Nanoparticles are widely used in a variety of technologies, and some researchers are looking for ways to make those nanoparticles more environmentally friendly. In this episode of the podcast, we interview Dr. Mike Curry about his research making nanoparticles from cellulose, a very common molecule found in plants.
Art and science are often though of as completely separate pursuits, but what happens when artists and scientists actually talk to each other? In this episode of the podcast, we interview Dr. Cathy Murphy about her experiences inviting art students to spend time in her chemistry lab at the University of Illinois Urbana-Champaign.
Plastic debris in our water is a huge pollution problem, and just one source of that pollution is the tiny microbeads that have been widely used in personal care products. In this episode of the podcast, we interview Dr. Richard Thompson, a Professor of Marine Biology at Plymouth University and an expert on the effects of plastic debris in the marine environment. We discuss the recent federal ban on microbeads and what consumers can do to be more sustainable in our day-to-day use of plastics.
This episode of the podcast features an interview with University of Minnesota graduate student Peter Clement, discussing the book The War on Science by Shawn Otto. We focus on Otto's explanation of the Seven Stages of Technological Adaptation -- an observation that how our society adapts new technology has generally repeated the same sequence of steps over and over, from discovery through crisis and adaptation, especially since the mid-20th Century.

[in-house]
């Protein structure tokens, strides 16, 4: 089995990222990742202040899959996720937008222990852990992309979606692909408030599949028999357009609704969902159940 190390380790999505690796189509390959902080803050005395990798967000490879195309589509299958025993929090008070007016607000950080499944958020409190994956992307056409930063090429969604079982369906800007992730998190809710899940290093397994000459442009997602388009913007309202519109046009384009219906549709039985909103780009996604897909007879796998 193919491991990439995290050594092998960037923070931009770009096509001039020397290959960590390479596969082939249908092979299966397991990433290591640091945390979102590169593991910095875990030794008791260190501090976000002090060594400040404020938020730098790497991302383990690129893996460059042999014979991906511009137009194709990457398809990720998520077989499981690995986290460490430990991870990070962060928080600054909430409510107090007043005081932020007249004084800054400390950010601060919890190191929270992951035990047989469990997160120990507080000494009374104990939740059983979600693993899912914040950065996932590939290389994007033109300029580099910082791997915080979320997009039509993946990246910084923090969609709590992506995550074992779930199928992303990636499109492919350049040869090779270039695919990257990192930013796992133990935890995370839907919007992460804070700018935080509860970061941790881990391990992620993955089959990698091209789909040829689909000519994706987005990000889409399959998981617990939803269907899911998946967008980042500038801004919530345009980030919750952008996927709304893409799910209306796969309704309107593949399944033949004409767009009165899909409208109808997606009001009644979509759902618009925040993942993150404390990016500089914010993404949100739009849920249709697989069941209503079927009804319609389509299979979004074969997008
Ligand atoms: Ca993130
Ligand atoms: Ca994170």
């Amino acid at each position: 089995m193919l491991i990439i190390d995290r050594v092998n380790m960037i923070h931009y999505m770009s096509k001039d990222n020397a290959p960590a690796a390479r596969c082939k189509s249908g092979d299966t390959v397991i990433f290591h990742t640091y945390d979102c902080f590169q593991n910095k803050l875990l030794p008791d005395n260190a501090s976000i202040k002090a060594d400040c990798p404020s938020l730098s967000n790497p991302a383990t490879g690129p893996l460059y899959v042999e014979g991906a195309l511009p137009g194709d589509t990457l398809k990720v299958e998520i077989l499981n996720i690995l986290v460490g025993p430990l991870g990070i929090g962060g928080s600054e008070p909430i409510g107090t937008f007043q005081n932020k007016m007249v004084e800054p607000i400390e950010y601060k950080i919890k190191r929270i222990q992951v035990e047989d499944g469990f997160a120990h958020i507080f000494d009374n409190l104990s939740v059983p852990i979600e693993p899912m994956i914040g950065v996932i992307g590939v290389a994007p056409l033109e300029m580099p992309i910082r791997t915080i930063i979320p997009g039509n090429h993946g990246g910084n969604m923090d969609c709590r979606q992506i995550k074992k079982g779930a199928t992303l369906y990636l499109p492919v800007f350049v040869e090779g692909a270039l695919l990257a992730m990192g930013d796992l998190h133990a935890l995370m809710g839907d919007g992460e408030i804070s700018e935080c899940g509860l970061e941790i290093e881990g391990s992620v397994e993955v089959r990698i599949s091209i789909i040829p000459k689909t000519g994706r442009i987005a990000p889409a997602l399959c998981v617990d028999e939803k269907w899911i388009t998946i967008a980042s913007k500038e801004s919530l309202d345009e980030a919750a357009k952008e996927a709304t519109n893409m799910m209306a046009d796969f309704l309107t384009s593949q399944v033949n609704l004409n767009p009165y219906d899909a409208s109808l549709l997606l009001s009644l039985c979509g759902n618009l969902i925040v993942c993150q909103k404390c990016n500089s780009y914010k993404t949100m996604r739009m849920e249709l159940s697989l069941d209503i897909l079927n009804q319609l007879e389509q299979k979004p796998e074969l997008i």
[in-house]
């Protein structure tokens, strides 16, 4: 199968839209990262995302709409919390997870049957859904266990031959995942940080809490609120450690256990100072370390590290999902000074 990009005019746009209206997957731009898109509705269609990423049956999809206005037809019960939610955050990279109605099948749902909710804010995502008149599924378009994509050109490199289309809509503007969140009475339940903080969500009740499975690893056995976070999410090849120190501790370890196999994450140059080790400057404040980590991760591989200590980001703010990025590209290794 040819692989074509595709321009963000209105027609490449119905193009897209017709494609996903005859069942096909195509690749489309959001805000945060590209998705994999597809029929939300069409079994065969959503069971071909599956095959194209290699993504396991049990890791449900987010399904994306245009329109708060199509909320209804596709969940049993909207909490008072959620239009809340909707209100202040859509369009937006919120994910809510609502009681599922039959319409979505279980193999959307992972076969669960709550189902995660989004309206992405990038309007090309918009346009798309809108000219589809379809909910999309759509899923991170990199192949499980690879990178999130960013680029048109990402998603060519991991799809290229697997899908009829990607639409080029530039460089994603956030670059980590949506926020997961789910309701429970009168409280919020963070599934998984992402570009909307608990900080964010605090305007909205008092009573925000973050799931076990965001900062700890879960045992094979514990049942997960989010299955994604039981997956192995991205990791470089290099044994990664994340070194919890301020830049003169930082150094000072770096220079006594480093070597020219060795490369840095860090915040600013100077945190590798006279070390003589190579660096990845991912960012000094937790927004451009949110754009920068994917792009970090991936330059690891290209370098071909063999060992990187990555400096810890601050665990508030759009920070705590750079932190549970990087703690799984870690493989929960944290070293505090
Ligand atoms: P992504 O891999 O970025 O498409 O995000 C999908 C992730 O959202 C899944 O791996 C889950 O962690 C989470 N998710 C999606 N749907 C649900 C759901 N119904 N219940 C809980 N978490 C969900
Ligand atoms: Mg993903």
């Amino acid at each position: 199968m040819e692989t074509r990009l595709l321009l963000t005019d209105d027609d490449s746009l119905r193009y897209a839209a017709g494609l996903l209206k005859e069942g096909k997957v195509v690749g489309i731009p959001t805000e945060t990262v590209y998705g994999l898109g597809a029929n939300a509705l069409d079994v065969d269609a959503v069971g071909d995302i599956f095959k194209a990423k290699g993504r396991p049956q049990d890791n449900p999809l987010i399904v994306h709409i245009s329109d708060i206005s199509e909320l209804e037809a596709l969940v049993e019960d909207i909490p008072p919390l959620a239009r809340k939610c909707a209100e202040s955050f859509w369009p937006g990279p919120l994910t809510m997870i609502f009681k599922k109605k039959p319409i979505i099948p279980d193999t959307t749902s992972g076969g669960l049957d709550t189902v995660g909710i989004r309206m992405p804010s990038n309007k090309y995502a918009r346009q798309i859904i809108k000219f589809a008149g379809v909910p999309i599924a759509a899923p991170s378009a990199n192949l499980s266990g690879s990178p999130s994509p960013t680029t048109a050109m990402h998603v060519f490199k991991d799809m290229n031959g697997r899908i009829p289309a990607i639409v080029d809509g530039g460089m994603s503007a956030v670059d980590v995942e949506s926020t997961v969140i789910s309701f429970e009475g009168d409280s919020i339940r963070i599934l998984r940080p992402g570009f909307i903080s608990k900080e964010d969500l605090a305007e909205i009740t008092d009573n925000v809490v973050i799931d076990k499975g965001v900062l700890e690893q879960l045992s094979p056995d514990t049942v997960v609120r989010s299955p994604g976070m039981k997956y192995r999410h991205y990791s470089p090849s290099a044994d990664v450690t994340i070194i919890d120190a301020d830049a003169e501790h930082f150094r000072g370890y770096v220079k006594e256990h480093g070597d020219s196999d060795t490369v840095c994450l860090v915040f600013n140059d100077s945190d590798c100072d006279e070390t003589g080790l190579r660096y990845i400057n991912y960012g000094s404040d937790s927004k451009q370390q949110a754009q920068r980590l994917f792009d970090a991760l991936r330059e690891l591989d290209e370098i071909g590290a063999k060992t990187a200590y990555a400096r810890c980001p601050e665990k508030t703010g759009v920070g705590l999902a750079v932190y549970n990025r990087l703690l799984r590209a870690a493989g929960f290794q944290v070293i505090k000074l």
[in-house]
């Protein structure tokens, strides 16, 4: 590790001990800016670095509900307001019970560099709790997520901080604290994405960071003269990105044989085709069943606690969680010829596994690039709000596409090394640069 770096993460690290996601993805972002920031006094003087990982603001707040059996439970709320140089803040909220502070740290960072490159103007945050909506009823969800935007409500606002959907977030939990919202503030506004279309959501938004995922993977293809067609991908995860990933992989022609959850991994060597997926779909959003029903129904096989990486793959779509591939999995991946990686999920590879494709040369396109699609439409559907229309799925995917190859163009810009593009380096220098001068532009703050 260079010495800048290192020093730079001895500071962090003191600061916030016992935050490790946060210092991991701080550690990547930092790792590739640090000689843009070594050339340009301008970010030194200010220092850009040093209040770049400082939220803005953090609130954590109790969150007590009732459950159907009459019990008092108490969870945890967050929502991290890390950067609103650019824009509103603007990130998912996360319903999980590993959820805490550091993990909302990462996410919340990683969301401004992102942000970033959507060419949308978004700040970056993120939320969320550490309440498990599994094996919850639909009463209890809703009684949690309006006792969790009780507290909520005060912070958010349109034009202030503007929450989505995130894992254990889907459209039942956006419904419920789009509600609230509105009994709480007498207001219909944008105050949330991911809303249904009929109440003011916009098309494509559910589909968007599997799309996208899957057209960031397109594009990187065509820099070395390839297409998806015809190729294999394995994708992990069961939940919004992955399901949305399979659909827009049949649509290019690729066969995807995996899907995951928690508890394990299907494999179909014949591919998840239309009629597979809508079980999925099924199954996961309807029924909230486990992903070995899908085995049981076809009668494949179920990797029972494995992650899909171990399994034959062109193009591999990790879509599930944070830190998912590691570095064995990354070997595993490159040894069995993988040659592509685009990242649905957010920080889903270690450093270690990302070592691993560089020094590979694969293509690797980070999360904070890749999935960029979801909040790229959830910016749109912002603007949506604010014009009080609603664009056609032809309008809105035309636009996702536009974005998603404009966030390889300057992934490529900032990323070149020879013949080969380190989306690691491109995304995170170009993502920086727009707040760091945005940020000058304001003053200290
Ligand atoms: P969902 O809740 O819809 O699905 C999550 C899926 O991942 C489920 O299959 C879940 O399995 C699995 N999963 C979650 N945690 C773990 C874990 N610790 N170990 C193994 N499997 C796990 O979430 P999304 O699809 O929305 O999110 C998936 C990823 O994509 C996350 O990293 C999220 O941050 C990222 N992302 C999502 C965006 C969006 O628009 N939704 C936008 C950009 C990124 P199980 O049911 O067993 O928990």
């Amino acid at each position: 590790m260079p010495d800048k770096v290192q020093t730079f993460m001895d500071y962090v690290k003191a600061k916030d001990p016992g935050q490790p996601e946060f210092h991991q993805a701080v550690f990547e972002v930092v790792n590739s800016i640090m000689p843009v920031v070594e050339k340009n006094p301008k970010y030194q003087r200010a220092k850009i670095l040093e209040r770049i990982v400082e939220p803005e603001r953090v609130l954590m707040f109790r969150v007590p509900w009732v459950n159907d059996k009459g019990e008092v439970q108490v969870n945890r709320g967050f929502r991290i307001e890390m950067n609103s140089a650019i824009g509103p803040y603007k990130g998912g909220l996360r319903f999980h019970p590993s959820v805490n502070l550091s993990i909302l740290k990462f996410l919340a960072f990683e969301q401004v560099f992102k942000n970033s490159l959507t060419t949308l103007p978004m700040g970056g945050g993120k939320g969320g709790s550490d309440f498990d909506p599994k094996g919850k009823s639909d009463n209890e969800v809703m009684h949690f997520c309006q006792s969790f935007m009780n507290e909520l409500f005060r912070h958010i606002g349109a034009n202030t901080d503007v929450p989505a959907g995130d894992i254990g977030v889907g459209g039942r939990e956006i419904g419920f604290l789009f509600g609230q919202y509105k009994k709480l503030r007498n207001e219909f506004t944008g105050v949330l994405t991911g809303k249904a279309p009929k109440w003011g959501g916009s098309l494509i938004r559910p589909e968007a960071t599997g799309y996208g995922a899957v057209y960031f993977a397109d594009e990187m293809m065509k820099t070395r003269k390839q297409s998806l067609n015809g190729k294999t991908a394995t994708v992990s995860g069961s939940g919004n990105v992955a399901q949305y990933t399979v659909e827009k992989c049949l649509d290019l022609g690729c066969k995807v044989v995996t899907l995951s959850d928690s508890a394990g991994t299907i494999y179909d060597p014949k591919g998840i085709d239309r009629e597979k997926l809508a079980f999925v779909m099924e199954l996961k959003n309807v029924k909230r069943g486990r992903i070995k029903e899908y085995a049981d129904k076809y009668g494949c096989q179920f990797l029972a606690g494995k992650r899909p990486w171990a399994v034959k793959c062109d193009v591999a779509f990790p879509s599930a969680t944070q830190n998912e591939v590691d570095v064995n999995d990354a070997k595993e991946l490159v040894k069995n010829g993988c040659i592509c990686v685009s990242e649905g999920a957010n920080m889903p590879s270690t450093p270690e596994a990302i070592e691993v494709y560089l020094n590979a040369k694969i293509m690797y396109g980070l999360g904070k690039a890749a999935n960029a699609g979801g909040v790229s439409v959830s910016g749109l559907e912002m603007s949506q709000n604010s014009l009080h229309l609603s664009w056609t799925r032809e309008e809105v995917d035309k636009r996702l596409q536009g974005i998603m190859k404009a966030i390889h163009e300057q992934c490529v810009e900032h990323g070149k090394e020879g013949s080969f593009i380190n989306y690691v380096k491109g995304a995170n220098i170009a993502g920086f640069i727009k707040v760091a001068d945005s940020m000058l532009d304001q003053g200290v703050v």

On this episode of the Sustainable Nano podcast, we talk about one example of how nanotechnology is changing something many people use every day: bikes! Margy Robinson, a graduate student in the Center for Sustainable Nanotechnology and a competitive cyclist, explains how carbon nanotubes and graphene are currently being incorporated into some high-end bicycles.
Why do glaciers sometimes look blue? Hint: it's not for the same reason we see blue as the color of the sky! On this episode of the podcast, we have an interview with Dr. Robert Hamers, following up on his recent blog post. Bob is the Director of the Center for Sustainable Nanotechnology, and he tells us about a recent family trip to Alaska that got him wondering about why some glaciers have an amazing blue color.
October 9, 2016 was the first ever National Nanotechnology Day (10/9 = 10^-9 for nano!). On this episode of the Sustainable Nano podcast, we talk with Dr. Lisa Friedersdorf, Deputy Director of the National Nanotechnology Coordination Office, about National Nanotechnology Day, activities like #100BillionNanometers, the Nobel Prize, and this year's Generation Nano superhero contest.
The U.S. Food & Drug Administration recently announced a ban on using the antibacterial agent triclosan (and 18 other substances) in soaps, and then last week the issue of antibacterial resistance was discussed at the UN General Assembly. In this episode of the Sustainable Nano podcast, we talk with scientist Eric Melby about different types of antibacterial chemicals and why we should care about triclosan in the environment.
In this episode, we talk about a recent research study that looked at how one type of battery nanomaterial affects bacteria called Shewanella oneidensis. We interview Mimi Hang and Ian Gunsolus, who were co-first authors of the study as graduate students in the Center for Sustainable Nanotechnology.
On this first episode of our brand new podcast, we talk with the Director of the Center for Sustainable Nanotechnology, along with students, faculty, and a few complete strangers about some questions related to our Center's research: What is nanotechnology? What is sustainability? And what does it mean when we put the two terms together?
Curious about nanotechnology, sustainability, or life in science? The Sustainable Nano podcast is produced by the Center for Sustainable Nanotechnology, a chemistry research center funded by the U.S. National Science Foundation.